Use of Non-Patient Specific Standing Orders for HIV and Hepatitis C Testing
Memorandum To Health Care Providers Regarding Non-patient Specific Orders
In 2014 New York State (NYS) Education Law (Section 6527, subdivision 6 and Section 6909, subdivision 4) regarding the use of non-patient specific orders for registered professional nurses (RNs) was amended to include tests that detect the presence of the hepatitis C virus (HCV). This law permits licensed physicians and certified nurse practitioners to issue non-patient specific orders for RNs who may be providing HCV testing to patients.
Procedures that can be performed by RNs pursuant to a non-patient specific order:
- HCV testing
- HIV testing
- Administration of specified immunizations
- Anaphylactic treatment medications
- Tuberculin PPD tests
- Emergency treatment of opioid overdose
Find more information about non-patient specific orders:
Public Health Highlights
The expanded role of the RN in public health efforts to screen individuals for HIV and TB was made possible through the use of non-patient specific orders. The addition of HCV testing to the list provides an opportunity to increase the number of persons aware of their hcv status and link them to appropriate medical care and treatment. The NYS Department of Health, AIDS Institute, continues to work to control HIV, viral hepatitis and sexually transmitted diseases. Recent legislative and regulatory changes that have assisted in the effort to control HIV and HCV include:
- On June 29, 2014 Governor Cuomo called for an end to the HIV epidemic by the end of 2020. This can be achieved through identification of individuals infected with HIV, prevention of HIV - including the use of PrEP and PEP in individuals at risk, and enhancing linkage and retention in care for HIV-positive individuals.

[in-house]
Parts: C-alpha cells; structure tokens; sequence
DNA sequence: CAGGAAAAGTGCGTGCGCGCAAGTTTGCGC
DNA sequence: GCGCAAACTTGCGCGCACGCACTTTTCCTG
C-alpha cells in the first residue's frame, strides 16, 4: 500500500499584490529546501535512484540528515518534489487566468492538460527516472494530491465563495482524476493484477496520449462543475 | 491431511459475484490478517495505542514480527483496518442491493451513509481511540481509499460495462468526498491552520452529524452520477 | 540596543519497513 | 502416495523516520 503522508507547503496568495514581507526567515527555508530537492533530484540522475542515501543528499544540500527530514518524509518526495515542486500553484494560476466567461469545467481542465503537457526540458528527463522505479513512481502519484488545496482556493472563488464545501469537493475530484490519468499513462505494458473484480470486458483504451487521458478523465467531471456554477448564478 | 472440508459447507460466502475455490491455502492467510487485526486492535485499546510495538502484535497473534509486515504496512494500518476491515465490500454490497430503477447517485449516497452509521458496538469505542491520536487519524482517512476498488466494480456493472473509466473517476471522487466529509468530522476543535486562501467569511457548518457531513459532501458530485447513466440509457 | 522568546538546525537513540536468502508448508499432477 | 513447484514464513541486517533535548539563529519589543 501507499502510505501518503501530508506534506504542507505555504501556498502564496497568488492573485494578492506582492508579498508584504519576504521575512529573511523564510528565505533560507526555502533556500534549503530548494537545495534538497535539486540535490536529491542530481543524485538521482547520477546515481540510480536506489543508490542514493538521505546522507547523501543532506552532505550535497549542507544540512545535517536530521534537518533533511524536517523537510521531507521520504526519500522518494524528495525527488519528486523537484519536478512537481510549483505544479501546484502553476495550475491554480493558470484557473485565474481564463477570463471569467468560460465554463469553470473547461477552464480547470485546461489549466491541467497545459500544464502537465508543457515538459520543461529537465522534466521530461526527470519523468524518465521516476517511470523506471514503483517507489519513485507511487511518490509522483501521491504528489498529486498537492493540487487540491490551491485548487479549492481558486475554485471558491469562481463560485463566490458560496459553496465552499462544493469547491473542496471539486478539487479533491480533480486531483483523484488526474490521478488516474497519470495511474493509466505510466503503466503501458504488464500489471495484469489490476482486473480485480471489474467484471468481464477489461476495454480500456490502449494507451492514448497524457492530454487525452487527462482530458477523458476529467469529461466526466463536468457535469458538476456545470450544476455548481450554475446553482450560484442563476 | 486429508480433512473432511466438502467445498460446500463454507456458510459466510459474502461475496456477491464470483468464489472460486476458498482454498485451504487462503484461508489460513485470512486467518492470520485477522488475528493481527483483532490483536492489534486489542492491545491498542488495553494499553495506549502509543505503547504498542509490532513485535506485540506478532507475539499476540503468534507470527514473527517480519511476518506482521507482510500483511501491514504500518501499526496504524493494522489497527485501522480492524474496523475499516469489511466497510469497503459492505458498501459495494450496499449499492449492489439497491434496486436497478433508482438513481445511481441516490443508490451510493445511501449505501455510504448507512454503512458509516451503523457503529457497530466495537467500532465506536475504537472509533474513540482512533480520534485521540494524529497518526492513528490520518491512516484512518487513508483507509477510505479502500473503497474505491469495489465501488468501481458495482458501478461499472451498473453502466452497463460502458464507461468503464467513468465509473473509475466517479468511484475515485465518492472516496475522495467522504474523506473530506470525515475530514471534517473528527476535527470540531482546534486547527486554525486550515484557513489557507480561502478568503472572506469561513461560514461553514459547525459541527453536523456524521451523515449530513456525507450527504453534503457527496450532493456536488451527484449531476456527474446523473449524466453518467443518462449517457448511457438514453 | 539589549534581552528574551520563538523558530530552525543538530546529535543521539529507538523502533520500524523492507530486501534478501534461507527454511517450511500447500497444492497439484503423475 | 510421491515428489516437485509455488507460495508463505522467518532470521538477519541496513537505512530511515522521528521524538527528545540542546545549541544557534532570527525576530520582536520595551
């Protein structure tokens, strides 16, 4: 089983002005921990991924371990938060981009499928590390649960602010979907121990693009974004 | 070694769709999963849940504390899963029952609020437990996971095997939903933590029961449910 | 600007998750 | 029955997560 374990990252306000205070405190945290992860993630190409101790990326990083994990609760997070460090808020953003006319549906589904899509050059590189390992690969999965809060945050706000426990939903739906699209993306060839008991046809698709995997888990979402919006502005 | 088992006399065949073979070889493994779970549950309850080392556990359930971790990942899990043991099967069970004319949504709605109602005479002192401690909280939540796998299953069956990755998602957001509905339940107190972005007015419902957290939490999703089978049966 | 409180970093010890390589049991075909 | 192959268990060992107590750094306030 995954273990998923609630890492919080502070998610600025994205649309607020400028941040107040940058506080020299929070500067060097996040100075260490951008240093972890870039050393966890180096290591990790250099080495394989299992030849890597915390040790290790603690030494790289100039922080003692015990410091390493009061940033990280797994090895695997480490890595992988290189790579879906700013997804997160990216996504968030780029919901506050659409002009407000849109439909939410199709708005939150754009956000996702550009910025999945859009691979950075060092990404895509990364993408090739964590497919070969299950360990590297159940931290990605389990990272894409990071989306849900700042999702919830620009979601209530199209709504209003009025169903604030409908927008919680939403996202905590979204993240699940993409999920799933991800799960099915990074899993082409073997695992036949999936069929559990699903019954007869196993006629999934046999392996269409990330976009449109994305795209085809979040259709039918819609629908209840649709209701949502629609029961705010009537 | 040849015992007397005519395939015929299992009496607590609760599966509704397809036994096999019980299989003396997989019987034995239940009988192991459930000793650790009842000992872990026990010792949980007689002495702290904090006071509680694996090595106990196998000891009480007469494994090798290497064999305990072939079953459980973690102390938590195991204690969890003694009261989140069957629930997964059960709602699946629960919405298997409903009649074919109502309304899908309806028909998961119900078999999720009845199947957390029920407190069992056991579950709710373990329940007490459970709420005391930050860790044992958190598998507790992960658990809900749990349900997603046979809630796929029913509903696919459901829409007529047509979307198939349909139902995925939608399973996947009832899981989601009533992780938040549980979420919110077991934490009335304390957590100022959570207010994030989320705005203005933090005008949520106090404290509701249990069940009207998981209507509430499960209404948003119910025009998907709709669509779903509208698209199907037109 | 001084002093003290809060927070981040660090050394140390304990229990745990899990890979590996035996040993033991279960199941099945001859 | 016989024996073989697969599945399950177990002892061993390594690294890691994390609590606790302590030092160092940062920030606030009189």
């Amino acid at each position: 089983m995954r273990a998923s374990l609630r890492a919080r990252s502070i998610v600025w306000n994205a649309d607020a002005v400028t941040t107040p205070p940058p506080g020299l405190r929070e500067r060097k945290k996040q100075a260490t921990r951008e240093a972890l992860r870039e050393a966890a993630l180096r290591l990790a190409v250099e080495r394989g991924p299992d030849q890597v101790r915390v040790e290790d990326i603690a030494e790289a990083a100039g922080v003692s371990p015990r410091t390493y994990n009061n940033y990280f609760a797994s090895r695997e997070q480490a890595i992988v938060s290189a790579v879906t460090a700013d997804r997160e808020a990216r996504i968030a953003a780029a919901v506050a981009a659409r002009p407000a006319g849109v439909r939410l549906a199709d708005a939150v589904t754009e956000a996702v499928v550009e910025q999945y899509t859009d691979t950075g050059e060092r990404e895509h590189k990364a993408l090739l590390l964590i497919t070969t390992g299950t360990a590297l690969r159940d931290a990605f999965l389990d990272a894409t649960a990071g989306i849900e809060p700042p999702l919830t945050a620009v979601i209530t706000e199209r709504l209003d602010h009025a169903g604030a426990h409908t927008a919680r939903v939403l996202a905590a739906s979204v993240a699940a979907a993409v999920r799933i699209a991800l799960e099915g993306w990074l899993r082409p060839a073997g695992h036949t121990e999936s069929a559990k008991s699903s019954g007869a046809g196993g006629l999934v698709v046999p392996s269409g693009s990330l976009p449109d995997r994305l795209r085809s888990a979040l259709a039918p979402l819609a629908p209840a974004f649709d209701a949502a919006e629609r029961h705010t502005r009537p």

- The rapid advances in medications targeting HCV have resulted in new, more effective HCV treatments, making a cure possible and increasing the urgency of identifying the many New Yorkers infected with HCV. The NYS Hepatitis C Testing Law requires the offer of an HCV screening test to every New Yorker born between 1945 and 1965 receiving inpatient hospital care or primary care.
- Amendments to the HIV Testing Law were enacted in 2014 and 2015 to minimize barriers to HIV testing for the general public, as well as those at risk for acquiring HIV infection. Simplified consent for HIV testing eliminates the need to obtain written consent to an HIV test via a general medical consent form or an HIV-specific consent form.
We urge you to visit the Department of Health’s website to learn more about Hepatitis C and HIV testing. For questions related to HIV testing email firstname.lastname@example.org. For questions related to Hepatitis C Testing Law email email@example.com.